The Looming Destruction of the Global Communications Environment

6 June 2007
by Ron Deibert, Director, The Citizen Lab, Munk Centre for International Studies, University of Toronto


Ask most citizens worldwide what the most pressing issue facing humanity as a whole is and they will likely respond with global warming. However, there is another environmental catastrophe looming about which citizens are only just beginning to learn: the degradation of the global communications environment. The parallels between the two issues are striking: in both cases an invaluable commons is threatened with collapse unless citizens take urgent action to affect environmental rescue. The two issues are also intimately connected: solutions to global warming necessitate an unfettered planetary communications network through which citizens can exchange information and ideas; the loss of the latter will undoubtedly impact the former. To protect the planet, we need to protect the Net.


Just as evidence of threats to the global natural environment can be found in seemingly unrelated local events – deforestation here, a loss of wetlands there – so too can threats to the global communications environment. In Belarus, for example, access to opposition websites was disrupted during 2005 presidential elections, and then restored immediately afterwards. In Cambodia, the government shut down the use of text messaging over cellular networks two weeks prior to national elections. In Pakistan, inept attempts to block access to blogs containing imagery satirizing the Prophet Muhammed resulted in the collateral filtering of an entire blogging service, including those in support of the ban. Thailand blocked access to YouTube in objection to a few videos posted on the site satirical of the Thai king.

These and hundreds of other examples from the OpenNet Initiative’s latest research are but a few pieces of evidence of what has become an alarming trend: motivated by short-term security and cultural concerns, dozens of governments are carving up and corralling the once seamless Internet environment.

Like any other commons, the global communications environment is a finite public good whose maintenance as a valuable resource depends on sustained contributions of individuals worldwide. And yet citizens are having their legitimate contributions stifled by fickle governments who are threatened by freedom of speech and access to information.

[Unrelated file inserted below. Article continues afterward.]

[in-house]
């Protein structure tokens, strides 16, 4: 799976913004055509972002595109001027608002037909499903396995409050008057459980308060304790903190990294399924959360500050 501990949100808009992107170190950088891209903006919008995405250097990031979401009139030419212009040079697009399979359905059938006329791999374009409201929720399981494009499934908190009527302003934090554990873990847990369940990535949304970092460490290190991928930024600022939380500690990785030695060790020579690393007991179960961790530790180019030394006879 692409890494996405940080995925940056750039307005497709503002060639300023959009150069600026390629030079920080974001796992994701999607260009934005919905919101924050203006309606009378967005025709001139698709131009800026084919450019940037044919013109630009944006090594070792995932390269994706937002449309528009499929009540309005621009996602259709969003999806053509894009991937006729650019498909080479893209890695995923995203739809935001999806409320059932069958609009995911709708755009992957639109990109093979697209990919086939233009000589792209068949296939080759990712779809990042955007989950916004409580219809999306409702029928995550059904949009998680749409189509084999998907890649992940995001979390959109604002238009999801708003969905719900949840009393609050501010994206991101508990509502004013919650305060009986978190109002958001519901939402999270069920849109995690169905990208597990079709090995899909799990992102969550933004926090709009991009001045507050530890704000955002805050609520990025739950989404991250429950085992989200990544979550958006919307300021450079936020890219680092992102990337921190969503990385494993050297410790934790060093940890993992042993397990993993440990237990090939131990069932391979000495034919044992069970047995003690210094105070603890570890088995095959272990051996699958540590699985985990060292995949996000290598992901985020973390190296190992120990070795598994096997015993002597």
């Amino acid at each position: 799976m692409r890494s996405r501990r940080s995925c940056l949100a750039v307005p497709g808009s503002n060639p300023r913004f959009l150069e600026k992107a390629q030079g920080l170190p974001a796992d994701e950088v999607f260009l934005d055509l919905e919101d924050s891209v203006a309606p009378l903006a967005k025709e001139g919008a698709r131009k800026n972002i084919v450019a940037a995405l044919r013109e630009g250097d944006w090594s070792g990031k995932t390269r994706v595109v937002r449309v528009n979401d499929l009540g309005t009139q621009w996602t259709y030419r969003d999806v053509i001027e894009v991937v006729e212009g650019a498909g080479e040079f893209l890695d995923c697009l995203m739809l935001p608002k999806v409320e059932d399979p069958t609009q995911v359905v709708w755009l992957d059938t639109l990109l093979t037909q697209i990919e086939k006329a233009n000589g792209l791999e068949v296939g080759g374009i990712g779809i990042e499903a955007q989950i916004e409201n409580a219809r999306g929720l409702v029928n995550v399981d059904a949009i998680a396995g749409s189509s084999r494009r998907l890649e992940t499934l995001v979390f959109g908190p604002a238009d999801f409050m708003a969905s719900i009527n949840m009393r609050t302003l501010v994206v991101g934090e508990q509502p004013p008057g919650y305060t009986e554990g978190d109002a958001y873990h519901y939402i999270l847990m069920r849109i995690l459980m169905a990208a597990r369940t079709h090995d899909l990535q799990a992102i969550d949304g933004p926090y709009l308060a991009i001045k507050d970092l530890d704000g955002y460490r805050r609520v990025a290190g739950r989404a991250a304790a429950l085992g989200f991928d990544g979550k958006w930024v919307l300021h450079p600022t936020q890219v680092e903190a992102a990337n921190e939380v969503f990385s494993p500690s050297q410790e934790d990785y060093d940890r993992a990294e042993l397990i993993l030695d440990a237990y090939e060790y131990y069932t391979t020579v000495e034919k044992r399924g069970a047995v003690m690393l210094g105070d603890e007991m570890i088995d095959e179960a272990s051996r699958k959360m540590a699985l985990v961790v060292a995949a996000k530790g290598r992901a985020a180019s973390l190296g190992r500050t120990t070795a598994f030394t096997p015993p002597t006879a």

Fortunately, there are many ways to begin to rescue the global communications environment. We need to encourage the research and development of tools (like the censorship-evading software psiphon) that support the Internet’s open architecture. We need to put pressure on governments that censor and the companies who assist them, promoting laws from the domestic to the international spheres that restrain their shortsighted motives. And we need to raise global awareness that if we, citizens of the earth, are ever to solve our many shared problems successfully, we need an unfettered planetary communications environment with which to do so.

Ron Deibert is speaking on Wednesday 6 June at “Some People Think the Internet is a Bad Thing: The Struggle for Free Expression in Cyberspace”, an Amnesty International event sponsored by the Observer. The event examines the future of free speech online - governments’ attempts to restrict expression and information on the Internet and how web users are harnessing the power of the internet to resist them. It is webcasted live here.

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